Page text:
In Defense of Sounding Boring

We all do it.

I hear the lines day in and day out, “I’m a diehard hiker,” “Some have called me a documentary fanatic,” “I’m such a sucker for behavioral economics.”

Out of paralyzing, deep-seated fear that we come across as intellectually un-stimulating, culturally backwards, or—god forbid—boring to our conversational partners, we invent the most fantastic stories about ourselves.

Truth: the fact you went hiking that day your brunch friend bailed, watched Food Inc. or Black Fish at some point in the past year, or read Malcolm Gladwell’s Blink when you were stranded in an airport does not justify incorporating these credentials into your self-concept.

Before you get defensive, be comforted that I’m guilty as anyone.

Sometimes, I find myself basing a lifetime of purported interests and hobbies on my flavor of the week. That podcast on sustainable farming I listened to on line at Whole Foods? Now I’m a local food advocate. The time I watched a TEDtalk on 3D printing? One sec, voicemail from MIT. That book of poems I picked up at the flea market last weekend? Call me Miss. Dickinson.

Until they start handing out diplomas for watching a TEDtalk, don’t call yourself an expert. Until you can name an Emerson or Thoreau poem, don’t call yourself a Transcendentalist.

I’m not discouraging cultivation of a colorful and diverse range of interests. Play, explore, be curious. Wear different hats and see what fits. Try new things and see what sticks. And no, I didn’t intend for that to rhyme.

What I am discouraging is the gratuitous fluffing of feathers that comes from boasting about interests and passions that aren’t reflective of your time or energy spent. What I don’t condone is constructing a definition of yourself that’s based on what sounds cool and interesting rather than what you actually do and enjoy doing.

Lately I’ve made deliberate and mindful efforts to do some self-concept housecleaning. Holden Caulfield isn’t the only one who dislikes a phony. Having a fundamental understanding of why you shouldn’t fake it and determining what your claim to cool really is are key to shedding these faux layers.

Why It’s Best Not to Fake It

Others can see through it: It’s kind of like the girl who refuses to be seen by her boyfriend without makeup. If you want a real relationship, the cover-up has to come off at some point. I get it—it’s titillating first date banter to talk about your love of marathons, foodie history and explorer tendencies. But when the fourth date rolls around and you’ve shown no signs of owning sneakers, stocking your fridge with food stuff beside ketchup or exploring anything other than your Netflix options, they’re going to catch on (and if they don’t, run…). Better to be honest up front. It requires a lot less backpedaling.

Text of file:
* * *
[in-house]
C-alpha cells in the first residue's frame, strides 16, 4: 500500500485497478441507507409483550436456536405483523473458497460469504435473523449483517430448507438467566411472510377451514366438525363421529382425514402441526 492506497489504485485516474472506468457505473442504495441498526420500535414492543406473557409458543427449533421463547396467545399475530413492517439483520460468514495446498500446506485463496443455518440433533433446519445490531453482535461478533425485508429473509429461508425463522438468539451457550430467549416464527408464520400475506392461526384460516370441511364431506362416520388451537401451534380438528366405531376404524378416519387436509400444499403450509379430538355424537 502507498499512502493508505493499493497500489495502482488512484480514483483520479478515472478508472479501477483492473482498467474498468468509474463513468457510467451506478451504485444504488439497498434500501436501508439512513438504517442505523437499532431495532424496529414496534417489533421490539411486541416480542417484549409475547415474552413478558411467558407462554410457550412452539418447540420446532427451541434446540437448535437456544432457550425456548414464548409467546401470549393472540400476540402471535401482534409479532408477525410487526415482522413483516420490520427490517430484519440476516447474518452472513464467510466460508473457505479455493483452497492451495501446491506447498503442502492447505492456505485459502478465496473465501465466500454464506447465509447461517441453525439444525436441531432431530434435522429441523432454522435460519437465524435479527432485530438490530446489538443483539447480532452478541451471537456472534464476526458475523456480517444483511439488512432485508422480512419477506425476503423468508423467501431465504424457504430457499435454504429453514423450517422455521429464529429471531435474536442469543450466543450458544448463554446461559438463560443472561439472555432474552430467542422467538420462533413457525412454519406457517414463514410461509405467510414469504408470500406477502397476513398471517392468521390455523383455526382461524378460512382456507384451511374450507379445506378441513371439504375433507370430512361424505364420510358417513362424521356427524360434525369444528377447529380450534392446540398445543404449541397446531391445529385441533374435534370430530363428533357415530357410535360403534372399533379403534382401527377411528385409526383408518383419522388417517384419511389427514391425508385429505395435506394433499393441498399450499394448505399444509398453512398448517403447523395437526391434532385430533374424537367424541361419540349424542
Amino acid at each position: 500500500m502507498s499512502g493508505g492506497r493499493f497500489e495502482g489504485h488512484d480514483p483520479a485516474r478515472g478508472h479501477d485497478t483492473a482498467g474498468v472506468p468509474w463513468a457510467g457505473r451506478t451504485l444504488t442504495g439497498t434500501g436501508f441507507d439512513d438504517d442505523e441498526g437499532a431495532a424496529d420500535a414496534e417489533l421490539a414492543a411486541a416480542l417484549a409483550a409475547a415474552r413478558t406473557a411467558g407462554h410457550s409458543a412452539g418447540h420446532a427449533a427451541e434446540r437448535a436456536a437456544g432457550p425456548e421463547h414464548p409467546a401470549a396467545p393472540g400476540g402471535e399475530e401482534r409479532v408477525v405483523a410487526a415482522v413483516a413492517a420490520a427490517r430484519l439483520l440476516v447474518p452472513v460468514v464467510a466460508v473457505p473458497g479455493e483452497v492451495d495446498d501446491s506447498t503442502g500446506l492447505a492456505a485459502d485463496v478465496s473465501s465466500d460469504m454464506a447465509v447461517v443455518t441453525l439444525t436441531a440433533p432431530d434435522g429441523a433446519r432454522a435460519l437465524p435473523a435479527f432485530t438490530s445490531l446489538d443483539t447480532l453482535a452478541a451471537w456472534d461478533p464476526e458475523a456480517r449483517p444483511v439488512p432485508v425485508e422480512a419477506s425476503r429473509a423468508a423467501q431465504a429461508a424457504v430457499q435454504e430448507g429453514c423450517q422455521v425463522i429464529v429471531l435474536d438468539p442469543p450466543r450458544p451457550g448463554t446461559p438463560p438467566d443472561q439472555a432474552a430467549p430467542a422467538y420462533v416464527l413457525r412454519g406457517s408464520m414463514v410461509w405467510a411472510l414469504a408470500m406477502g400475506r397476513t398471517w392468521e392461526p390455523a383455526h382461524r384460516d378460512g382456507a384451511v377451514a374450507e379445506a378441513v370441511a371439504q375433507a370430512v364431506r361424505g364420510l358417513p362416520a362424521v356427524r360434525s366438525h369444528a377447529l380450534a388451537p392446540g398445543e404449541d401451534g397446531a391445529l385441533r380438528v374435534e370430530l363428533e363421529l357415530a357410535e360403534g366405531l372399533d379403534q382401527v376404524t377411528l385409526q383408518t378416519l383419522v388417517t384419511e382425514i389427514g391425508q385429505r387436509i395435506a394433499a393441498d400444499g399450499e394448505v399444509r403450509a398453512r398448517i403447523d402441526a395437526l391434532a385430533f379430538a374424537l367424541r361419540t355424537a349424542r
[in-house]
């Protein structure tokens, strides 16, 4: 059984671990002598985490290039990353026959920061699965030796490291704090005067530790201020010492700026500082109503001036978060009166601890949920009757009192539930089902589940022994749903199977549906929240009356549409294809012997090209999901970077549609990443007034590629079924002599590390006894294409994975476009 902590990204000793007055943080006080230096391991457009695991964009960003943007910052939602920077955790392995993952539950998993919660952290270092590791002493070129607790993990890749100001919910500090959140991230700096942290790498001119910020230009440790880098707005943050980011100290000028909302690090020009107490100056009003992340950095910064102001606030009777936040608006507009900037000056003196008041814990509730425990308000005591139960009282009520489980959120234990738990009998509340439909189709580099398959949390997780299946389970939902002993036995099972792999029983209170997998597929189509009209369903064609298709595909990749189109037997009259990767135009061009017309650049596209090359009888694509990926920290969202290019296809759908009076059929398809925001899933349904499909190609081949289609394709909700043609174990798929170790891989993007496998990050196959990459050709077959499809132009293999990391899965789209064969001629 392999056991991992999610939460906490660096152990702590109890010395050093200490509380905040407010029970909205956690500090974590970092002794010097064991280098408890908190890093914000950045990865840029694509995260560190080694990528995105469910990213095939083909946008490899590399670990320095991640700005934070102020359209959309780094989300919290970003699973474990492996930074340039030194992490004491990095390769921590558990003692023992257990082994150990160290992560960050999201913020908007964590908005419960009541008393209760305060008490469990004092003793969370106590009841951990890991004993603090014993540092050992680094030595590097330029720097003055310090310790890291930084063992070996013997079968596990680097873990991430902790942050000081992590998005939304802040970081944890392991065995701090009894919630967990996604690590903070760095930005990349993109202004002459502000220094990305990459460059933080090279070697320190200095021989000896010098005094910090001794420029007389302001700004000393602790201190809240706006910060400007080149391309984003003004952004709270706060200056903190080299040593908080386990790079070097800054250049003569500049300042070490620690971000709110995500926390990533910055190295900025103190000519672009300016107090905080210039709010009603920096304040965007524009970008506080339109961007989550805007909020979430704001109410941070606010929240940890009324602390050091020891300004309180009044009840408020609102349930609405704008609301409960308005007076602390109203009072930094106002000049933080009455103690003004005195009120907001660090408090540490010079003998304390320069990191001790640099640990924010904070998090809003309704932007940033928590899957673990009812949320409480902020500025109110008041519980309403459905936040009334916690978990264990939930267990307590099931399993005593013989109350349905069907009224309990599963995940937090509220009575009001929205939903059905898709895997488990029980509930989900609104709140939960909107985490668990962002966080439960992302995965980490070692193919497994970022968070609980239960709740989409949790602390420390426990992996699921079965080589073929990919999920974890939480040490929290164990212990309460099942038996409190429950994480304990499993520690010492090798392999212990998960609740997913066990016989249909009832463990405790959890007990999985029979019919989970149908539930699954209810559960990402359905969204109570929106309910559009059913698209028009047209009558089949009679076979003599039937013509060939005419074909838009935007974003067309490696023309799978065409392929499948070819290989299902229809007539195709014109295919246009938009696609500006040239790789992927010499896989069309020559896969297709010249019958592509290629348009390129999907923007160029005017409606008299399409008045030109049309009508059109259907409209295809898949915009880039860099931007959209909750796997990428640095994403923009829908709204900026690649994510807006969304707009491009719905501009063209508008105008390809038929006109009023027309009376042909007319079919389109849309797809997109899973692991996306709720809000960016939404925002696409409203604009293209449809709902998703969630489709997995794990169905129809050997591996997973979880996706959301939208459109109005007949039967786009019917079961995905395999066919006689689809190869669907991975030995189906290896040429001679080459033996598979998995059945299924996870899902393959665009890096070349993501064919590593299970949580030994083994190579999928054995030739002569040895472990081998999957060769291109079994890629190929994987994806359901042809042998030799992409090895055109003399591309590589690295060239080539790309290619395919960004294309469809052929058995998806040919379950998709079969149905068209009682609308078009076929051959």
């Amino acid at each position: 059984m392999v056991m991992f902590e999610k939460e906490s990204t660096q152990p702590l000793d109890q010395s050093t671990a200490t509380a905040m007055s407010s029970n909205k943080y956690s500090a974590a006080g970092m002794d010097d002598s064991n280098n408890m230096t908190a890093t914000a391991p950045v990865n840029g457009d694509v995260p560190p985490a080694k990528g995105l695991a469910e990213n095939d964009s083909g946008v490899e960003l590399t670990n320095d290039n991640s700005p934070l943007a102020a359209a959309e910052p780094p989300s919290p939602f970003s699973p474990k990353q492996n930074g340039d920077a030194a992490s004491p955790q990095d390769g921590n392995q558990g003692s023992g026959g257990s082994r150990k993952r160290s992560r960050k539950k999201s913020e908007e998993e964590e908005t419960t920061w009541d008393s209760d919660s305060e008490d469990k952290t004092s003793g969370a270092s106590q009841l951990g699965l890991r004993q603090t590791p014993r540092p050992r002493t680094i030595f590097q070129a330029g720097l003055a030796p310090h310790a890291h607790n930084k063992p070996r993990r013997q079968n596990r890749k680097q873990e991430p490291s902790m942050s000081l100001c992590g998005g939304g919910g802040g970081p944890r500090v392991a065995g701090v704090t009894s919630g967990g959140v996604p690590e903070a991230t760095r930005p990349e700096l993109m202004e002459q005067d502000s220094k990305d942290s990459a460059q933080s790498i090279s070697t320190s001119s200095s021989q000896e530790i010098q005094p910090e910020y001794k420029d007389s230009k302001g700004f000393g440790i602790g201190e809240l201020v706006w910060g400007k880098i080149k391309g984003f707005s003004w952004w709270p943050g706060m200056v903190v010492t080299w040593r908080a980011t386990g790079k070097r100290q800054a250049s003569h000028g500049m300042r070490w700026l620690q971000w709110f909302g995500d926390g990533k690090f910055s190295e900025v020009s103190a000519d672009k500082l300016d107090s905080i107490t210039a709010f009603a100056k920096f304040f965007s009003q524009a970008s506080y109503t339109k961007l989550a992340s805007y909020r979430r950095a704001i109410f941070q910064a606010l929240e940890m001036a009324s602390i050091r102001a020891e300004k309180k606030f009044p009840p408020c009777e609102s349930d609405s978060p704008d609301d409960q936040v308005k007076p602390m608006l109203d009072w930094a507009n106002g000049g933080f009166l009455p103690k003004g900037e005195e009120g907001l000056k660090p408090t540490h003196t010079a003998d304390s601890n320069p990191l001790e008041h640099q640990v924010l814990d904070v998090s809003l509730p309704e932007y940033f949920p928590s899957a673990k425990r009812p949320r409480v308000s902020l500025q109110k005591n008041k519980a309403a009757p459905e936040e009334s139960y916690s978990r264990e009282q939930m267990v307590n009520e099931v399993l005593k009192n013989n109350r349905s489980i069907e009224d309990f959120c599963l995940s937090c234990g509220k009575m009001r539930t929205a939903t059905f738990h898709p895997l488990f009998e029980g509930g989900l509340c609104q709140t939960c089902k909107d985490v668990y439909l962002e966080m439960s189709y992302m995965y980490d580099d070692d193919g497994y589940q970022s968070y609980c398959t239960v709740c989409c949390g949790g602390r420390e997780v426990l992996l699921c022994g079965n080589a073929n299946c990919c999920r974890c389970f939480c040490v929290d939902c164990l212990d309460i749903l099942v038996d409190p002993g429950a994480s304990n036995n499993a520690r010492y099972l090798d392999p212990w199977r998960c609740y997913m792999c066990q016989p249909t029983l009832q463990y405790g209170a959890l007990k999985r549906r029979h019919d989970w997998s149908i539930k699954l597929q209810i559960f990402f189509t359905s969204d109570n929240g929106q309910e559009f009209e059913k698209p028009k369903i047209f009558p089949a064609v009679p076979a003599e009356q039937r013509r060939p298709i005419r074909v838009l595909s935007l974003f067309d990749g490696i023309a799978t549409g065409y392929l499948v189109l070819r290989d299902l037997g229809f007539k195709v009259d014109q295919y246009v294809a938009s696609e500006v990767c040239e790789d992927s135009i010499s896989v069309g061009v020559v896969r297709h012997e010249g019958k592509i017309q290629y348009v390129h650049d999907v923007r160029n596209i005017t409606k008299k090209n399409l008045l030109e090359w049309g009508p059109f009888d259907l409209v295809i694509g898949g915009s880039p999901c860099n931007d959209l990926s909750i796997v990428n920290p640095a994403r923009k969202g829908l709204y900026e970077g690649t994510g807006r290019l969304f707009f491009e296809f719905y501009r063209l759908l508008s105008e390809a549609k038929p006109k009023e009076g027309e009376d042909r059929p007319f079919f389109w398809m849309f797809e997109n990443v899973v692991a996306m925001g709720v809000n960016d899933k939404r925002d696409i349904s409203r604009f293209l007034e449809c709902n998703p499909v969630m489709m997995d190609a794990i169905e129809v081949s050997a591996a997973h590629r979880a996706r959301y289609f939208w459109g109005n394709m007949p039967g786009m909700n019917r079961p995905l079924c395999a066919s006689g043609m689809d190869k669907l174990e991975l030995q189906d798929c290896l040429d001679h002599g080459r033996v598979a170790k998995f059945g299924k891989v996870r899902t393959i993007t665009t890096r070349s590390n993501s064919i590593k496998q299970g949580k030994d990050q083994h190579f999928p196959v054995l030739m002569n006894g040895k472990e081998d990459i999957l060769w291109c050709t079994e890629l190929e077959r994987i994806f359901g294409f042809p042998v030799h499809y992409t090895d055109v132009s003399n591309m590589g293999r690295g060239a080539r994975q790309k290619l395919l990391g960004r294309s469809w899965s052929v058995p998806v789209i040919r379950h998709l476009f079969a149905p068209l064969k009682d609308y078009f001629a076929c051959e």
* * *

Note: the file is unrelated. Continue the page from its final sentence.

You can see through it: Cognitive dissonance is straight up unhealthy—all day, every day. When you tell yourself stories you know aren’t true and construct personas based on your conversational partner rather than an honest reflection of where you are on your path, you risk as much intrapersonal damage as interpersonal harm.

As humans, we’re excellent at believing our own stories, and these seemingly benign self-lies prevent us from actually making ourselves more interesting people.

You’re disrespecting the ones who do the work: This one’s simple. Don’t disrespect the people who dedicate the time and energy to the subject matter you falsely declare ownership over. We all have that thing we do, that area of devotion we’re protective over because we know how layered, how complex and how worthy of time it is. It sucks when as poser steps in and stakes claim of something they’re not entitled to.

What’s Your Honest Claim to Coolness?

What do you spend the most time doing? That saying, “you are the average of the five people you spend the most time with,” holds true for time spent, as well. Your persona is the average of the five things you spend the most time doing. Think about the activities you spend the most time doing, other than the basics. If you don’t like the fact that TV and Pinstatweeting (yep, a new word I learned this week) fall in that top five, then shake things up.

What do you do when no one’s looking? Just like the altruistic person who performs acts of kindness when they think no one’s looking, you can be pretty certain that activities performed without social media documentation, friends to please or attractive onlookers to impress come from a genuine intention. People who cozy by themselves up at the end of a long day to sink into an evening of jazz are probably not doing it to impress their cat.

What have you done with consistency, loyalty and passion? Yeah, so your habits or patterns may not be perfectly stable over time. I went from a path as a neuroscientist to someone who still enjoys regularly reading neuroscience articles. I fluctuate in my writing habits, but it’s something I always come home to. I call myself a yogi, but only because I’m truthfully on my mat every damn day. If something sticks with you, there’s a good reason. So listen.

I defend sounding boring, if it means being honest. This doesn’t mean you have to be boring, but asks that you refrain from gluing flashy accessories to your self-concept for street cred. Become a more interesting person out of genuine intention, put in the work, dedicate the hours, and the bolstered self-concept and coolness will come—do it because you’ll be more interesting to yourself.

In the words of wise Ben Folds, “Smile like you’ve got nothing to prove. No matter what you might do, there’s always someone out there cooler than you.”

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